April 3, 1945: All Americans left Cuenca, Major Schommer gave this organization the responsibility of providing protection to the civilian populace and the mopping operation to liquidate the enemy in the Maculot mountain sector.

April 4 to 5 1945: Patrols sent to the different points within the sector but no Japs were seen.

April 6, 1945: Patrol to Tio-Maculot mountain, encountered 1 Jap, able to kill. No casualties on our side. A patrol to Nangkaan, killed also 1 Jap. No casualties on our side.

April 7, 1945: One of our men ambushed.

April 9, 1945: Patrol to Dita, killed one Jap. A permanent outpost station of Dita and Ibabao, 1 platoon with proper order.

April 15, 1945: Patrolling, guarding, scouting done. No enemy activities.

April 16, 1945: Japs from the mountain came down, met by the guerrilla forces, at 5:00 A.M., heavy exchange of shots ensued. Casualties on our side: 1 killed. Civilian casualties: 4 killed and 2 wounded. Enemy casualties: 1 killed.

April 18, 1945: 1 Jap killed by our patrol at Sitio Simon.

April 19, 1945: - to May 6, 1945: Scouting, patrolling, drilling and intelligence work. Looking for subsistence, guarding and guiding American forces and others.

May 7, 1945: A patrol of 9 men with 2 American soldiers encountered a contingent number of Japs at Sungay. No casualties on our side. Enemy casualties: 6 killed.

May 8, 1945: Guarding day and night, scouting and patrolling to different points of Mount Maculot, drilling, lectures, etc.

May 13, 1945: One patrol of our unit sent with American soldiers encountered a contingent number of Japs at Katunggalan, Mt. Maculot. Casualties on our side: 1 wounded. Enemy casualties: 2 dead.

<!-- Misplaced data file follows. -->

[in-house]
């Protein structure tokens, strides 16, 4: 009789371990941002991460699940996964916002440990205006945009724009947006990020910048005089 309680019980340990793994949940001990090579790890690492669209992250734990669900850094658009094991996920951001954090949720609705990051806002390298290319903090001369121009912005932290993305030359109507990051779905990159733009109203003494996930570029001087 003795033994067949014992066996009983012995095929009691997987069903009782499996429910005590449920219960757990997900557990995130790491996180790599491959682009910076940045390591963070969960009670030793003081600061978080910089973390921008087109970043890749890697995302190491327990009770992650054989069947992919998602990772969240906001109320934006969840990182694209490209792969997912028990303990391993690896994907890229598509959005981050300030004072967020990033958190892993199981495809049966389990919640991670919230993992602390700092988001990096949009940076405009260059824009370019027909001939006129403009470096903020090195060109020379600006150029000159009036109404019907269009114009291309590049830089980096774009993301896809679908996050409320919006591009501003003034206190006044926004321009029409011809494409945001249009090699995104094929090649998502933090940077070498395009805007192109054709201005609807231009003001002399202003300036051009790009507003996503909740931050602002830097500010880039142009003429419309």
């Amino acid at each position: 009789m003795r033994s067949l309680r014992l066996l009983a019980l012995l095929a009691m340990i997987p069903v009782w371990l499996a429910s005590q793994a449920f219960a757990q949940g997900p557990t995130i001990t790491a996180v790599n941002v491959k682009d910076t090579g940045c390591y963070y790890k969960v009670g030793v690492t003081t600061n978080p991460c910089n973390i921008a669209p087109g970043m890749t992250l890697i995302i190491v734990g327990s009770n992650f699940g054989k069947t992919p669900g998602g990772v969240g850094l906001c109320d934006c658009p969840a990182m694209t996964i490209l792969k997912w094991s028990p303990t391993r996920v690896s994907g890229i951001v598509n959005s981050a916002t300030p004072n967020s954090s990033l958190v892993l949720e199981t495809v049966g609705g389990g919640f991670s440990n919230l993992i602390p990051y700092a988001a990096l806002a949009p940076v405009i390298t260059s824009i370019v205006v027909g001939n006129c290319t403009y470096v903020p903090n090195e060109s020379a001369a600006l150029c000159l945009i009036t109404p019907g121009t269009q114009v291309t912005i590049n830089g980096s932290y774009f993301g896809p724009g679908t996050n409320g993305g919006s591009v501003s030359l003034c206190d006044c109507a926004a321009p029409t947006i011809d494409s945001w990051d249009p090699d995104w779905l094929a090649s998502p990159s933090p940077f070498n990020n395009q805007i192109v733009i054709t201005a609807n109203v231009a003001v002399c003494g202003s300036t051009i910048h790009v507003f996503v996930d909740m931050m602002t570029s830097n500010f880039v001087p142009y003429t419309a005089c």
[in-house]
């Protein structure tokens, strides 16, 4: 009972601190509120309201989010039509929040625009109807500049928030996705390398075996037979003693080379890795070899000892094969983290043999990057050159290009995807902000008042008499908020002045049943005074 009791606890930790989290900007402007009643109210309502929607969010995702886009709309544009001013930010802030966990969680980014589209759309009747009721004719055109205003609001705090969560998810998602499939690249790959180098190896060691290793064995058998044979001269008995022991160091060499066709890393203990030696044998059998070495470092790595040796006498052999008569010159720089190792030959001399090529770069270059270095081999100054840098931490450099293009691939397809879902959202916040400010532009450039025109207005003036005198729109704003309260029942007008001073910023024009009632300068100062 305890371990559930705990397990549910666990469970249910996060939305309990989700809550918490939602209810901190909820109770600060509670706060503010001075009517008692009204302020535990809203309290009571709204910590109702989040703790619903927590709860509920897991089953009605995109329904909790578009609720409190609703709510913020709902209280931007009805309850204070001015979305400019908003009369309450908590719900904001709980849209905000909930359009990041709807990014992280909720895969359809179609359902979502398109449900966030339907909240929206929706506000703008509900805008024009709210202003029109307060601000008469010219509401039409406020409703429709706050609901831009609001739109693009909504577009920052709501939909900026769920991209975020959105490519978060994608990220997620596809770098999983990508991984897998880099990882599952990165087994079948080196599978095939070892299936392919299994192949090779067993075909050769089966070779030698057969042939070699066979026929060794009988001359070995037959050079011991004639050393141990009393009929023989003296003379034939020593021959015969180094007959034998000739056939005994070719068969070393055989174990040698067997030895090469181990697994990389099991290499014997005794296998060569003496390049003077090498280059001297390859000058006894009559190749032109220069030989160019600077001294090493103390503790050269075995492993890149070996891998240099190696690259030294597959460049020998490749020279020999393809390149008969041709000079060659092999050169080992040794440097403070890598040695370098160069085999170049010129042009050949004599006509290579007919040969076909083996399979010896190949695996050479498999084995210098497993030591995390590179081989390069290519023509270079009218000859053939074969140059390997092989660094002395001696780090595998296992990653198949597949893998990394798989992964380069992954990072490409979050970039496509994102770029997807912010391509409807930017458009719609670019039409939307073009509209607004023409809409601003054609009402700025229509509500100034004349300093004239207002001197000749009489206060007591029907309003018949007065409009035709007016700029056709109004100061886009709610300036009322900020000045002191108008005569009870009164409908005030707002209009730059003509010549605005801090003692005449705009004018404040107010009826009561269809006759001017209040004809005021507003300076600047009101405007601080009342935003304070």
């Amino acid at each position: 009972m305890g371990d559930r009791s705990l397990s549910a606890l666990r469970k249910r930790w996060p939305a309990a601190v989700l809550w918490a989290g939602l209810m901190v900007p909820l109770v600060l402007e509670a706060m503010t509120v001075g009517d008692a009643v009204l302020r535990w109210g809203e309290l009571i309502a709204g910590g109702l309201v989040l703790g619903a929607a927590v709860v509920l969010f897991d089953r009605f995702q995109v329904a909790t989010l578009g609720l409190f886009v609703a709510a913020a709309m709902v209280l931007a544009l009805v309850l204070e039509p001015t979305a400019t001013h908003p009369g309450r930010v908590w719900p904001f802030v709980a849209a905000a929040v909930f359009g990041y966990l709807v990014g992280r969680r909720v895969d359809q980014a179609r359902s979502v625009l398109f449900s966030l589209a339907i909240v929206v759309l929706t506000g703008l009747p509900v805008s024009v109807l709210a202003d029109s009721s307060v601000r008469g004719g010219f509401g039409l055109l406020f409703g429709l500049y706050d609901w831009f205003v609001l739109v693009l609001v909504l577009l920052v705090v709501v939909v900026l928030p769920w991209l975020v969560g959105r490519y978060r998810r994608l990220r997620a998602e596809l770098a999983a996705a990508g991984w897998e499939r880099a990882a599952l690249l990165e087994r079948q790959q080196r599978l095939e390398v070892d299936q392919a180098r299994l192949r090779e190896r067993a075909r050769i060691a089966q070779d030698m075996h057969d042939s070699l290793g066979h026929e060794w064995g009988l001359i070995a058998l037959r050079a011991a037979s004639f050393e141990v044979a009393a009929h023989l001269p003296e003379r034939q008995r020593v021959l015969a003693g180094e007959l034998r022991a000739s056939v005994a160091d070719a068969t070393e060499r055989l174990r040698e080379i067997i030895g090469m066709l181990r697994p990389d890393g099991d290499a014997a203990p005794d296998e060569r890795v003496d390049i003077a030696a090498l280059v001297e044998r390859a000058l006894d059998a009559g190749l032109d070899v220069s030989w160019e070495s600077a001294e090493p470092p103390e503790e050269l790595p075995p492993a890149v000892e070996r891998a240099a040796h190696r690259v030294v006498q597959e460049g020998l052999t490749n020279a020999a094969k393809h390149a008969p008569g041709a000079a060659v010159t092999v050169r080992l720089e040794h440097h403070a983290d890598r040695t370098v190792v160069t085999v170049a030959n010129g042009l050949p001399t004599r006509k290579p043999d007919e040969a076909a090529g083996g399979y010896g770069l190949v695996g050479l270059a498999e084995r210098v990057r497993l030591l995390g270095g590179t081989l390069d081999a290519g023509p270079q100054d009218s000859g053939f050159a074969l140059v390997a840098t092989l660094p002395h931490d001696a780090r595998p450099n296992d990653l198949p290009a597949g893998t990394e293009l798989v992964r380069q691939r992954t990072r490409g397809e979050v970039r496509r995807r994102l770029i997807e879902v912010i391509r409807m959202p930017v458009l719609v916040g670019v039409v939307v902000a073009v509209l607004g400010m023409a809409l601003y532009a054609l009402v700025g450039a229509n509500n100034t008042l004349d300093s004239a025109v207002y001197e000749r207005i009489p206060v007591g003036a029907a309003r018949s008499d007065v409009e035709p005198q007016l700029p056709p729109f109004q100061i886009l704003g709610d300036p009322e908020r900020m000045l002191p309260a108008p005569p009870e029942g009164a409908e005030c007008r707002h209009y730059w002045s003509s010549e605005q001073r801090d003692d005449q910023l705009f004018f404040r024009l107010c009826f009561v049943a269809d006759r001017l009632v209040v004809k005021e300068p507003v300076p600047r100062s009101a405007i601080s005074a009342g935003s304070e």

May 14, 1945 to June 6, 1945: Guarding day and night, scouting and patrolling at different points, several encounters, no casualties.

June 7, 1945: Encounter with the Japs that came down from the mountains, Japs retreated. No casualties on both sides.

June 8, 1945: Japs encountered at Nangkaan with the civilians as per reports. Our men went to rescue. Civilian casualties: 3 dead, 6 wounded.

June 9, 1945: Military training, scouting and patrolling to different points of the Maculot Mt., guarding, intelligence work and guiding Americans going to the mountain with minor encounters.

June 10 to 20, 1945: Scouting and patrolling continued with minor encounters.

June 21, 1945: Encountered with Japs, scouting patrol, met 4 Japs at sitio Tilos, Maculot Mt., fighting ensued. 2 Japs killed and 2 wounded. No casualties on our side.

June 22 to 25, 1945: Same as usual, scouting, etc., with minor shooting.

June 25, 1945: Encountered with Japs at Mt. Maculot, against 4 Japs 2 killed and 2 wounded. No casualties on our side.

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June 27 to August 10, 1945: Scouting and patrolling, guarding, intelligence work, etc. Guiding American soldiers going to the Maculot Mountain, military training, etc., minor encounters with the enemy.

August 23, 1945: A patrol unit had an encounter with the Japs at Sitio Tilos on the side of the mountain facing Lake Taal with the following results: Enemy casualties: 4 dead. No casualty on our side.

August 24 to Sept. 18, 1945: Scouting, patrolling, mopping operations continued with minor encounters. Within this period, arrangements were made with Capt. Philip J. Lawrence for the peaceful surrender of the Japs in the Maculot Mountain area. The undersigned suggested that the best thing to do in order to convince the Japanese stragglers in the Maculot Mountain area to surrender to Japanese ranking war officers with a knowledge of the locations of the Japanese in the mountain should be let loose for two days with definite instructions to return within the given time with the Japanese stragglers. The suggestion was well-taken and on the 19th of September 1945, the surrender of 242 Japanese soldiers, some haggard and sick, was peacefully effected.

Sept. 19, 1945: With approximately 150 of my men, I witnessed the surrender of the Japs.

Sept. 20 to 25, 1945: Combing of the whole mountain area to look for remnants of the Japanese and to verify murders of Filipino civilian prisoners. Evidences of human slaughter were found on the very top of Maculot Mt., where the Japanese concentrated themselves during the last 2 months before the surrender.

Lt. Colonel


Lt. Colonel
Notes and references:
1 MACULOT BATTALION FAIT, File No. 110-67, downloaded from PVAO.